|When and Where|
|When:||February 7, 2021|
|Time||2:00PM - 4:00PM EST|
Help Wikimedia NYC and the Museum of Reclaimed Urban Space (MoRUS) expand knowledge of the Lower East Side at the museum’s first ever virtual Wikipedia edit-a-thon. In keeping with MoRUS's mission to preserve the history of grassroots activism & promote community-based urban ecologies, we will expand Wikipedia’s coverage of the community gardens, community centers, grassroots movements, galleries, clubs, squats and homesteads that have contributed to our neighborhood's oversized cultural impact. The edit-a-thon runs from 2-4 pm, but you can stay for as long (or as short) as you like. No experience of anything is required, and new editors are encouraged!
MoRUS is a mostly volunteer-run history museum located in NYC's Lower East Side.
All attendees are subject to Wikimedia NYC's Code of Conduct.
How to join usEdit
- Create a Wikipedia account and join our team! When creating an account, we recommend choosing a username that is personal to you, but doesn't personally identify you, as edits are publicly tied to your username. If you already have an account, please sign-up via the Dashboard. This helps us track everyone who edits with us and see how many pages we add to and create!
- Register for the Workshop! We'll meet via Zoom at 2PM EST on Sunday, February 7th, but you must register to receive the link.
Suggested articles to create or editEdit
For many new and aspiring Wikipedians, the most difficult aspect to editing is knowing where to start! MoRUS has developed an incredible list of suggested articles to create or edit, which you can view at https://pad.riseup.net/p/morus-wikimedia-keep. If you are creating a new article, we recommend starting with at least 3 - 5 reliable sources you can use as citations.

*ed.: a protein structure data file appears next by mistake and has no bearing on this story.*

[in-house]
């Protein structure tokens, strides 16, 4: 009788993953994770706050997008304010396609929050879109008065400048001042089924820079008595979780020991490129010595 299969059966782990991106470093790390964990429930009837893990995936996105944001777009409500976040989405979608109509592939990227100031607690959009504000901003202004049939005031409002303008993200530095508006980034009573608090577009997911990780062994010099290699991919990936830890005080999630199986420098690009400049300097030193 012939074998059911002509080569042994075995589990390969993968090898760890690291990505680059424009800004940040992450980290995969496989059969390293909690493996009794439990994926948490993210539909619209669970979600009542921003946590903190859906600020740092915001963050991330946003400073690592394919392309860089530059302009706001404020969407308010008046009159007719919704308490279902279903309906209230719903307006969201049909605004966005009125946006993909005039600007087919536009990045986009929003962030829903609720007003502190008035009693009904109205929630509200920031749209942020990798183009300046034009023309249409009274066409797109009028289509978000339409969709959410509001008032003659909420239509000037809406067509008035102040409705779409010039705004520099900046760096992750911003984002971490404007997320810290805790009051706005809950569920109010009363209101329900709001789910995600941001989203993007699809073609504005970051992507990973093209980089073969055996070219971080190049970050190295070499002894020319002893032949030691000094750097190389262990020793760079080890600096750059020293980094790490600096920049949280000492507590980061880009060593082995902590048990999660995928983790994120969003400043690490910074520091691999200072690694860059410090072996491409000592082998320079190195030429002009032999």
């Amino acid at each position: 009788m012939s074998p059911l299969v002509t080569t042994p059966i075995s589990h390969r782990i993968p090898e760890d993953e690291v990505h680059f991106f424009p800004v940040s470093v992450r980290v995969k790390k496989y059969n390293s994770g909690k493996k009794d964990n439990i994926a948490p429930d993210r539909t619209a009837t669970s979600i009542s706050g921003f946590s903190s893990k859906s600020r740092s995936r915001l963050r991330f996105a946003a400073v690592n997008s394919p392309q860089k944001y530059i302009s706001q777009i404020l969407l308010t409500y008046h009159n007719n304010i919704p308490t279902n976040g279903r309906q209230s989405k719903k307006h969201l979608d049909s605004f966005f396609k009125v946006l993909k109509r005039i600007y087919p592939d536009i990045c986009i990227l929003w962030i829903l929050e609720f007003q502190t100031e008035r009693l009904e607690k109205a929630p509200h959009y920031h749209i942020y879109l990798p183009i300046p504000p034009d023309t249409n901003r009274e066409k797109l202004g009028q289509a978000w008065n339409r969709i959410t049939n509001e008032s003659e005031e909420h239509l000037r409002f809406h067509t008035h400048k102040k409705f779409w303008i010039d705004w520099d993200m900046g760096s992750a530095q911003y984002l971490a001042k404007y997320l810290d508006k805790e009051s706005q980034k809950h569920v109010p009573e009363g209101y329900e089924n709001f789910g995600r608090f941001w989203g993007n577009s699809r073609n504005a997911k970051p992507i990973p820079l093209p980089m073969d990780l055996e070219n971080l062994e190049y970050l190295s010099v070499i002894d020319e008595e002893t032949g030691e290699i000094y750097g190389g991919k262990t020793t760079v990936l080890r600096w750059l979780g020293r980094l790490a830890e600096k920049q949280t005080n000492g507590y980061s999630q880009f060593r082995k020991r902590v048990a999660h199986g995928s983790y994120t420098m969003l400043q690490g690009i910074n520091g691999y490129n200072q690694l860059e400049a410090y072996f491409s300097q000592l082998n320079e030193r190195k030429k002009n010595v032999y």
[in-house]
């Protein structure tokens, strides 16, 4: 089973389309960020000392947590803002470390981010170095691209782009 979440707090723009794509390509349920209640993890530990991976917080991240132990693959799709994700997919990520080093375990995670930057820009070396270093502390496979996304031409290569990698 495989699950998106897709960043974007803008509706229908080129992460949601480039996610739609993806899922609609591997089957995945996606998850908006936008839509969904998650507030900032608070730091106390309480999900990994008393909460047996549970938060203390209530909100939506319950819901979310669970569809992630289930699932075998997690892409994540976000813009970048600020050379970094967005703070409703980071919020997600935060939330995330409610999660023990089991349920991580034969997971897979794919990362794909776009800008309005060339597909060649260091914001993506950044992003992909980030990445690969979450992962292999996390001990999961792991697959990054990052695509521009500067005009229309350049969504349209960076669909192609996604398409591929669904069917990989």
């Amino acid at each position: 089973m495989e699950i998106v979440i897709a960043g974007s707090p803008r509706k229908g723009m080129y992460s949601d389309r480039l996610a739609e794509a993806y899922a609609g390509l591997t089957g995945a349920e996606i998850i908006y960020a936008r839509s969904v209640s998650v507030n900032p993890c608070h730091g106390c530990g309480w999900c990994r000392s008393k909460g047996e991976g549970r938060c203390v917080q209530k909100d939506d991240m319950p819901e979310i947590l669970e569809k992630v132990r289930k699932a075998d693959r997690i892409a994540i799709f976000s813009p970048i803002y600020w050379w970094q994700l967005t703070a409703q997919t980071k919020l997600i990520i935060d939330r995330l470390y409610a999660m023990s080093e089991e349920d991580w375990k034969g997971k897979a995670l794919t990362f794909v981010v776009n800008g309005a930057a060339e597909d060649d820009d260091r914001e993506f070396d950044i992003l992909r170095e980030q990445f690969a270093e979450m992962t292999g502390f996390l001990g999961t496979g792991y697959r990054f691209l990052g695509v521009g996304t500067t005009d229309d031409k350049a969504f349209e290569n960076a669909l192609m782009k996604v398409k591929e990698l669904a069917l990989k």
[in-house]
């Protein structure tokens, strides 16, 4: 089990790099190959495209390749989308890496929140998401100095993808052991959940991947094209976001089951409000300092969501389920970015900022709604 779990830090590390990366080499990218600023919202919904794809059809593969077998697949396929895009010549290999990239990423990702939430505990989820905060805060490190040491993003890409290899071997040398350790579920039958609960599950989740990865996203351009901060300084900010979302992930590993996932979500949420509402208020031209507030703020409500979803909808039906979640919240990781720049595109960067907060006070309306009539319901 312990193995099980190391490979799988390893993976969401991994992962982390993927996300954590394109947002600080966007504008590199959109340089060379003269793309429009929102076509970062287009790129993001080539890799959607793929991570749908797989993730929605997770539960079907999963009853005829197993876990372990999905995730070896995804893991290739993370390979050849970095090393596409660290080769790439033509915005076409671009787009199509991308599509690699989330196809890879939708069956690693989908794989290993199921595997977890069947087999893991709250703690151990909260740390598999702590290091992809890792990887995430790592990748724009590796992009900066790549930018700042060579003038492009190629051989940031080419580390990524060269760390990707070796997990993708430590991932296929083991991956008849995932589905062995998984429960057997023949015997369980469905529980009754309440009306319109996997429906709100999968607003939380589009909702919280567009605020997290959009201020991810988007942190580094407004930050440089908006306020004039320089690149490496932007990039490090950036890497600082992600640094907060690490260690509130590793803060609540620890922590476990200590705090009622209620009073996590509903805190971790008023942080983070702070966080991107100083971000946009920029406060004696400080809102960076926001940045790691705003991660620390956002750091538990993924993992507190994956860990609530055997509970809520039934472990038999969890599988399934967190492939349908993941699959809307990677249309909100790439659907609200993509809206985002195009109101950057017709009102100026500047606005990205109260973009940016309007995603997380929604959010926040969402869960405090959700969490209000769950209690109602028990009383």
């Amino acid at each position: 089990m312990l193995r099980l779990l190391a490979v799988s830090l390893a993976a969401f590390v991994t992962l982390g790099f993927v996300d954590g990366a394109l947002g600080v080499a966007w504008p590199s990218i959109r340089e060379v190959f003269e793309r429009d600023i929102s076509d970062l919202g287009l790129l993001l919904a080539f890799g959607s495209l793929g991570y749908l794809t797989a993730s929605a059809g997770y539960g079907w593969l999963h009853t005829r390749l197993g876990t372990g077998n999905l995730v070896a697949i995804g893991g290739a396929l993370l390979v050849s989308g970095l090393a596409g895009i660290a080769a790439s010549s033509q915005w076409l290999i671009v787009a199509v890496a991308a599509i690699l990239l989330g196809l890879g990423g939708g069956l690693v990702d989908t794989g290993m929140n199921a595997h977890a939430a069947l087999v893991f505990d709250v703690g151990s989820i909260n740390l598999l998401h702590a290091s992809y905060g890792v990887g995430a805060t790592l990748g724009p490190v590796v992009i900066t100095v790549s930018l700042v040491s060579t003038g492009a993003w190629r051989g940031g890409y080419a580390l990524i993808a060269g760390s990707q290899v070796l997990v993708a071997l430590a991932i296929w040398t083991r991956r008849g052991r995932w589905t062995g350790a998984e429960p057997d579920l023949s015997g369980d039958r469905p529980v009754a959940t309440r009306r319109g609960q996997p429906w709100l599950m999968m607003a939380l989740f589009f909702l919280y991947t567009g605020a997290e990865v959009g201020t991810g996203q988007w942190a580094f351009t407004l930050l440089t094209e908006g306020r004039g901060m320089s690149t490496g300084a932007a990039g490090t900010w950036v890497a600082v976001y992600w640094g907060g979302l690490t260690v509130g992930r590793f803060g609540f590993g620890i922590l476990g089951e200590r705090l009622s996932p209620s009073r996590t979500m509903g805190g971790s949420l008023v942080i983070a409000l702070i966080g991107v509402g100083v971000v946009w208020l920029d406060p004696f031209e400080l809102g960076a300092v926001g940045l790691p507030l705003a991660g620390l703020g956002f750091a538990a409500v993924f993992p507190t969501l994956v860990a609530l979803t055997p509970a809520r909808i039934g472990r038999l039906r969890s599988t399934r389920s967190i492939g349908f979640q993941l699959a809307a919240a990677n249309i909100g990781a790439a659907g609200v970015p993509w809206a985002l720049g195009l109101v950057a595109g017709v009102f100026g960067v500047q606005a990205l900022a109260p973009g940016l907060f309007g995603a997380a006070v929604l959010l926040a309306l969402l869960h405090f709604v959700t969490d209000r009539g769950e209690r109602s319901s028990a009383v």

- WP:NPOV All encyclopedic content on Wikipedia must be written from a neutral point of view, which means representing fairly, proportionately, and, as far as possible, without editorial bias, all the significant view that have been published by reliable sources on a topic.
- WP:RS Wikipedia articles should be based on published, reliable sources, making sure that all majority and significant minority views that have appeared in those sources are covered. If no reliable sources can be found on a topic, Wikipedia should not have an article on it. (See: Wikipedia's notability policies)
- WP:V On Wikipedia, verifiability means other people using the encyclopedia can check that the information comes from a reliable source. Wikipedia does not publish original research. Even if you're sure something is true, it must be verifiable before you can add it. If reliable sources disagree, then present what the various sources say, giving each side its due weight.
- WP:AGF Assuming good faith is a fundamental principle on Wikipedia. It is the assumption that editors' edits and comments are made in good faith. Most people try to help the project, not hurt it. If this were untrue, a project like Wikipedia would be doomed from the beginning. . . When disagreement occurs, try as best you can to explain and resolve the problem, not cause more conflict, and so give others the opportunity to reply in kind. Consider whether a dispute stems from different perspectives, and look for ways to reach consensus.
- WP:BB Go for it. The Wikipedia community encourages users to be bold when updating the encyclopedia. Wikis like ours develop faster when everybody helps to fix problems, correct grammar, add facts, make sure wording is accurate, etc. . . Fix it yourself instead of just talking about it. . . Don't be upset if your bold edits get reverted. . . Though the boldness of contributors like you is one of Wikipedia's greatest assets, it is important that you take care of the common good and not edit disruptively or recklessly.